The book has a number of tests that help you determine your attachment style... And the test is in the form of multiple choice questions. But I found that I get lost trying to keep track of the choices... by the time I got to the last choice, I want to review what the first option was. And rewinding the book on an ipod just doesn't work that well. Secondly, you are suppose to keep track of your answers so you can score them later. Since I usually listen to my books when commuting.... trying to write things down while driving is just not an option.
    So if you are like me and listen to books while doing some other thing.... this is probably not a book for you. Get the paper version, find a free afternoon and go through the tests.... if you are so inclined.

    0 of 0 people found this review helpful
  • The Age of Miracles: A Novel

    • UNABRIDGED (9 hrs and 3 mins)
    • By Karen Thompson Walker
    • Narrated By Emily Janice Card
    • Whispersync for Voice-ready
    Overall
    (482)
    Performance
    (424)
    Story
    (422)

    On a seemingly ordinary Saturday in a California suburb, Julia and her family awake to discover, along with the rest of the world, that the rotation of the earth has suddenly begun to slow. The days and nights grow longer and longer, gravity is affected, the environment is thrown into disarray. Yet as she struggles to navigate an ever-shifting landscape, Julia is also coping with the normal disasters of everyday life.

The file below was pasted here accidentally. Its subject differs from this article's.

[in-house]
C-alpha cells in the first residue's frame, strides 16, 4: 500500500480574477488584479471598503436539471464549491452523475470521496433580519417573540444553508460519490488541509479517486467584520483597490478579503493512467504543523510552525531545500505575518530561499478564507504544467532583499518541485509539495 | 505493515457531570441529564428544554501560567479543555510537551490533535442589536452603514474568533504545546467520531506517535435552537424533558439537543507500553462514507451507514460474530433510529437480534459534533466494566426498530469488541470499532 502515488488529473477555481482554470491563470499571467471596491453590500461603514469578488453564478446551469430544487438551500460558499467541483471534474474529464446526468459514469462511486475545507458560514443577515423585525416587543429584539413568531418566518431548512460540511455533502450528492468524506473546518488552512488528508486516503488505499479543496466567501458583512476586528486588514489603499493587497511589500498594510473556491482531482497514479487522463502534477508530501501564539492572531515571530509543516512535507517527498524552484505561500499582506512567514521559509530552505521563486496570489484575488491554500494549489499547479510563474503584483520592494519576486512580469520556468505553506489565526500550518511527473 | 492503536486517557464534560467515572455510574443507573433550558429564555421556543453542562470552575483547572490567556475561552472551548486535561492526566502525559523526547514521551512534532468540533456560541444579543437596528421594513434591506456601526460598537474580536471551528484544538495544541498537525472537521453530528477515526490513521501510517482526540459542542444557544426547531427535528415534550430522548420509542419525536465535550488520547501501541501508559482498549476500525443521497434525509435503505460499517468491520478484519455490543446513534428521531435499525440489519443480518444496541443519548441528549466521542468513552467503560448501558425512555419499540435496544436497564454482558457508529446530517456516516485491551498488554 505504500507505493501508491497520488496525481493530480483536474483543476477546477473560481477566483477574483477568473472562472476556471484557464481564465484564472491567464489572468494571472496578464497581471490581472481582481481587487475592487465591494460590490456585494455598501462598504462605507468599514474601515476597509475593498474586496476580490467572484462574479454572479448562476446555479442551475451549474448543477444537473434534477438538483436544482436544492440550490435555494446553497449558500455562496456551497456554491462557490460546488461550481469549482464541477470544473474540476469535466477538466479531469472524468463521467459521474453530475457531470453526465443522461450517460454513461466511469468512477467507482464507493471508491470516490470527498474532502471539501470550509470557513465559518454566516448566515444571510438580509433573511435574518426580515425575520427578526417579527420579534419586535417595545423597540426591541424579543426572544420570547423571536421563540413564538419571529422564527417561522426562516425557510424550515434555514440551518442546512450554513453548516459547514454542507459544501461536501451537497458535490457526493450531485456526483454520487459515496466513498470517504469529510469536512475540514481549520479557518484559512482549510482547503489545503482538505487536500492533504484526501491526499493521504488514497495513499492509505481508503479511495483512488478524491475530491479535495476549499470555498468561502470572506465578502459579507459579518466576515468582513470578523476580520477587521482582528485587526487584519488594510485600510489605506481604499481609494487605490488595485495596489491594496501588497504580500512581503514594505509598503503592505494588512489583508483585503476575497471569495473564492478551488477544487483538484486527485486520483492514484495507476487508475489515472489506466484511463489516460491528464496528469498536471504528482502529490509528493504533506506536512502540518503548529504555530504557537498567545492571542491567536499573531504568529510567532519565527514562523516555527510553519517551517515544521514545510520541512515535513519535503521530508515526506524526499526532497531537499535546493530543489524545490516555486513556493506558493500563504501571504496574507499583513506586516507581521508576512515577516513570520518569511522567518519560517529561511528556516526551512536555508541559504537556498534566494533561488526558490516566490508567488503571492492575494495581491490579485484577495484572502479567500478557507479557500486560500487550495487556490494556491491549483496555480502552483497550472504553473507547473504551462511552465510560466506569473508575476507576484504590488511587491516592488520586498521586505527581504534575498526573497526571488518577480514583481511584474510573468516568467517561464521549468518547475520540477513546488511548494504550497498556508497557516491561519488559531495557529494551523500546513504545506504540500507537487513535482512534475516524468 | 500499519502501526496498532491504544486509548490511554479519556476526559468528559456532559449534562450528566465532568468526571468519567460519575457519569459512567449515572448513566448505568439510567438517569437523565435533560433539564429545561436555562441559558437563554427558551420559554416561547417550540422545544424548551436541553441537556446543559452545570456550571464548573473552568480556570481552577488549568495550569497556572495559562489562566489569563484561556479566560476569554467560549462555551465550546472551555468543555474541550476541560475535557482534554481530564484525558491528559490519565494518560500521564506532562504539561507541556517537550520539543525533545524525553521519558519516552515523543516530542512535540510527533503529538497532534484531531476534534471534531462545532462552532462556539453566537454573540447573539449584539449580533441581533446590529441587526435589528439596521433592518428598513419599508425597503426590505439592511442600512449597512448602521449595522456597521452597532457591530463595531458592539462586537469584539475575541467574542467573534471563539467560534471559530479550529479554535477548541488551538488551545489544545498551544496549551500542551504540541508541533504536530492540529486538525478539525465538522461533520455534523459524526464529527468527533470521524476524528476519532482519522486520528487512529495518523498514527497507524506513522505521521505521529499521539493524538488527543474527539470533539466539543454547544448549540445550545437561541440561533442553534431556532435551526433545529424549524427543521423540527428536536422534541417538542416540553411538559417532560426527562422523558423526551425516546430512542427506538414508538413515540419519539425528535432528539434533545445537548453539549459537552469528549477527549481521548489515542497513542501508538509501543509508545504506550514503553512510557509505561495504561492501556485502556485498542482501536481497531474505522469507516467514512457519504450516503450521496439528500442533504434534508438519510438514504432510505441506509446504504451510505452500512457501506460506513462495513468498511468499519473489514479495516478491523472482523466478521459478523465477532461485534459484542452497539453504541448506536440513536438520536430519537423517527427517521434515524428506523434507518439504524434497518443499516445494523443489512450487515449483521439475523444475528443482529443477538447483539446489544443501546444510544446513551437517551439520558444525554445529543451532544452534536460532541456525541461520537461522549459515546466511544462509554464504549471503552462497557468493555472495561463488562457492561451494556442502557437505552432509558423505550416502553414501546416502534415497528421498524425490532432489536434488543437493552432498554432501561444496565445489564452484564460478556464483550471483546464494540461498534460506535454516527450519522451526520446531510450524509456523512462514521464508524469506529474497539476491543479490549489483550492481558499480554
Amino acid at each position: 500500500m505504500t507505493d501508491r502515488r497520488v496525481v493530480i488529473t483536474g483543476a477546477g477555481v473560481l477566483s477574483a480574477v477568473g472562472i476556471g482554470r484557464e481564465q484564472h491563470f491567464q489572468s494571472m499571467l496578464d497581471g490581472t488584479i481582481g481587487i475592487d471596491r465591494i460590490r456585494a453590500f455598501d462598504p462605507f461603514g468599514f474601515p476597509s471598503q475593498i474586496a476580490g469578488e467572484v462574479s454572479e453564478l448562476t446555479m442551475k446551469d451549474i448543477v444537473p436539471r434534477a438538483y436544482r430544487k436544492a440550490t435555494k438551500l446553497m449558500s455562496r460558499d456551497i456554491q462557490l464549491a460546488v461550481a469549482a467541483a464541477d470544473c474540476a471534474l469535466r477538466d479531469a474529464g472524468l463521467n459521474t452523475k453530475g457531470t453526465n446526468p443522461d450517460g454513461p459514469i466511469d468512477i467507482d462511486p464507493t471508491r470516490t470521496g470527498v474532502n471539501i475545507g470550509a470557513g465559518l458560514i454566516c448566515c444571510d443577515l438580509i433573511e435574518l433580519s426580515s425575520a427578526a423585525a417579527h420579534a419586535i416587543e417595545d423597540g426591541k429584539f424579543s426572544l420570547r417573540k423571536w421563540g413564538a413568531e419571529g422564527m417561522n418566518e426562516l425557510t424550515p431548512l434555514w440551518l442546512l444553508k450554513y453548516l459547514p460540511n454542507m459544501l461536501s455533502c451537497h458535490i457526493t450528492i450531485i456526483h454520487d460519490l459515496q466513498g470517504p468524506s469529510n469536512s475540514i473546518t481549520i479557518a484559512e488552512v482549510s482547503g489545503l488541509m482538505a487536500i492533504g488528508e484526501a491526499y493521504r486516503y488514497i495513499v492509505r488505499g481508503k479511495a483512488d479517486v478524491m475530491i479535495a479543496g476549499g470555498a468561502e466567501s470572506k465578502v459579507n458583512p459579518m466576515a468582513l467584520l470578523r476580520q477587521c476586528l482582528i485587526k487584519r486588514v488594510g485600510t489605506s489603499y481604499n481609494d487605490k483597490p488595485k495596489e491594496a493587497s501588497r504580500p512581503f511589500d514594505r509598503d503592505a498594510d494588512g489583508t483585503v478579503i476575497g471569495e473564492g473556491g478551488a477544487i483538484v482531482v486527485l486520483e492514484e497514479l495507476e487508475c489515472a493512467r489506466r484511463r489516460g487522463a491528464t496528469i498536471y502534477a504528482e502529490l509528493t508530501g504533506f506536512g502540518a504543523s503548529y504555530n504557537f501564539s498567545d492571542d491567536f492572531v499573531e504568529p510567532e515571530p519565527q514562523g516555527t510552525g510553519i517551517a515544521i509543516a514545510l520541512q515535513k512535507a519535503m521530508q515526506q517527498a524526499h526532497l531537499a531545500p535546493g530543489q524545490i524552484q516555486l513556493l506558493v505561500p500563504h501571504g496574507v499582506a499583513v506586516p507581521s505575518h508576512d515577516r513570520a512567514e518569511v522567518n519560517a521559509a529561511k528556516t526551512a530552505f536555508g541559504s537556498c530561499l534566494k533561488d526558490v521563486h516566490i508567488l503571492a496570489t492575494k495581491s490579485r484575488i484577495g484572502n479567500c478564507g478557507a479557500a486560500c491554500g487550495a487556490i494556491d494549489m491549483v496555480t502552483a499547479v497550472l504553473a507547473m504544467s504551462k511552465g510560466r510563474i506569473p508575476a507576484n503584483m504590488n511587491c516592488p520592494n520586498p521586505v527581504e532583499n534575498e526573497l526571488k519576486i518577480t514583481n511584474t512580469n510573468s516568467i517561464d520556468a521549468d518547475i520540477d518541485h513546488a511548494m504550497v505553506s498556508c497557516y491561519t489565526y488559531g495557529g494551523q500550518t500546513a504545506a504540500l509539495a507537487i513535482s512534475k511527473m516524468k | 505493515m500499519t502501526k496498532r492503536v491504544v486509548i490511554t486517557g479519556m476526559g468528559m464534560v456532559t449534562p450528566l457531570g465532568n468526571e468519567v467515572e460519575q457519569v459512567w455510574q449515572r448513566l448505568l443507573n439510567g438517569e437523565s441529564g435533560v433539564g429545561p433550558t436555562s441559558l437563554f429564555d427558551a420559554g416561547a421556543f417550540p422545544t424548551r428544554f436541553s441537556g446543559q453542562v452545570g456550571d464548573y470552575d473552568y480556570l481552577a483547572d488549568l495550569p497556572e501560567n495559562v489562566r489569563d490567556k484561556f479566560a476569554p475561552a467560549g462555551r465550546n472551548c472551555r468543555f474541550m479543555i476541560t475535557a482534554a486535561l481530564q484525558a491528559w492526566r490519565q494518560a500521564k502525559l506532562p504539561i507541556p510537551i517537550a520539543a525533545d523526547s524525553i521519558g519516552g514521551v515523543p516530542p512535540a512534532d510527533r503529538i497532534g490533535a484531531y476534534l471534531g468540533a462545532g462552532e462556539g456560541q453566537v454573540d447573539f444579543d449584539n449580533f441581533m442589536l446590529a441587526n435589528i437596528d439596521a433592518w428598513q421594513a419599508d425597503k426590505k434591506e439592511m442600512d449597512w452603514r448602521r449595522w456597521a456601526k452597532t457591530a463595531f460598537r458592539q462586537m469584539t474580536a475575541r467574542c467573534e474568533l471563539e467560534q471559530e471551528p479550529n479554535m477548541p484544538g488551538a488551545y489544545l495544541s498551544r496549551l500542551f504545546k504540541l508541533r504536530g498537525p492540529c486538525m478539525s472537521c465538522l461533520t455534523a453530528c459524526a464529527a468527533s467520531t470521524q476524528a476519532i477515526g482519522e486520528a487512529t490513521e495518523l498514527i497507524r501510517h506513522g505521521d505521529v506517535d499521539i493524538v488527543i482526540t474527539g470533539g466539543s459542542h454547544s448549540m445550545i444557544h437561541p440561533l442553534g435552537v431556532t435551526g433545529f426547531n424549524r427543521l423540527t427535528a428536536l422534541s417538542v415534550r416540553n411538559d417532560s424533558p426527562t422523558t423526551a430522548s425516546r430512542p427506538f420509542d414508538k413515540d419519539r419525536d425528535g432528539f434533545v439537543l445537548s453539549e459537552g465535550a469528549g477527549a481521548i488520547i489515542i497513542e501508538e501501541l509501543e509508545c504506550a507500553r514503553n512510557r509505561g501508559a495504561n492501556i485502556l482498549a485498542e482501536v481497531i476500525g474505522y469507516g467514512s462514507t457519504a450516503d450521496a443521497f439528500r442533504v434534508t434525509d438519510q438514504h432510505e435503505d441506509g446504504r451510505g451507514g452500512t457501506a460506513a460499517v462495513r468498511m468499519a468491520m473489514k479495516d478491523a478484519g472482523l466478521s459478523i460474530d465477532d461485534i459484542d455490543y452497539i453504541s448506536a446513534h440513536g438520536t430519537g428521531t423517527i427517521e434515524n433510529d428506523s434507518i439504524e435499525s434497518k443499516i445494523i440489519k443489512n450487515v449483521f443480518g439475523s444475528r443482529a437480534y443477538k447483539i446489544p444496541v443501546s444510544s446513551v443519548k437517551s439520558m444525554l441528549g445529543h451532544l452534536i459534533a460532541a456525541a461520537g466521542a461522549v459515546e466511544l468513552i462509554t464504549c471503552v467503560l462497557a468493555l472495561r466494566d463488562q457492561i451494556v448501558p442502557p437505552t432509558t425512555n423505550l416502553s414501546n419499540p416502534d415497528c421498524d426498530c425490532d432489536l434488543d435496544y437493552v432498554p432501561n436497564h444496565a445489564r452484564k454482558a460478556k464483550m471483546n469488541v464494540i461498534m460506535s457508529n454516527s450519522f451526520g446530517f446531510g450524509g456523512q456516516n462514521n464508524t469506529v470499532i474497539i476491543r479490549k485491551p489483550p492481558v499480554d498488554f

Karen says: "Not sure I can measure up..."
    "Coming of age in the end of ages (maybe)"
    Overall
    Performance
    Story

    Talk about added pressure... a girl coming of age when the world could be ending!

    A beautifully written book that captures the fears, uncertainties and angst of a girl growing up; in the same time dealing with all the same emotions about the fate of the Earth. The pose and pacing has a certain melancholy that captures the moment... And I find it draws me to continue on.

    The book is not without its weakness though. For one, the plot is weak and the science even weaker. But then, one should not be reading this for the plot; nor for a well researched science fiction. That would be missing the point in my view. In the end the book should be enjoyed as a journey about growing up with Julia while the world maybe ending.

    0 of 0 people found this review helpful
  • The Orphan Master's Son: A Novel of North Korea

    • UNABRIDGED (19 hrs and 22 mins)
    • By Adam Johnson
    • Narrated By Tim Kang, Josiah D. Lee, James Kyson Lee, and others
    • Whispersync for Voice-ready
    Overall
    (1259)
    Performance
    (1090)
    Story
    (1100)

    Pak Jun Do is the haunted son of a lost mother - a singer “stolen” to Pyongyang - and an influential father who runs Long Tomorrows, a work camp for orphans. There the boy is given his first taste of power, picking which orphans eat first and which will be lent out for manual labor. Recognized for his loyalty and keen instincts, Jun Do comes to the attention of superiors in the state, rises in the ranks, and starts on a road from which there will be no return.

    Lisa says: "The most compelling listen I've ever owned"
    "schizophrenic story telling"
    Overall
    Performance
    Story

    "Part breathless thriller, part story of innocence lost, part story of romantic love ..." was the description of the book. And it is absolutely correct - a schizophrenic collection of tales trying very hard to come together to form a story. The premise was interesting enough. Some of the characters are actually rather interesting. And some of the insights into North Korean life was revealing.

    But...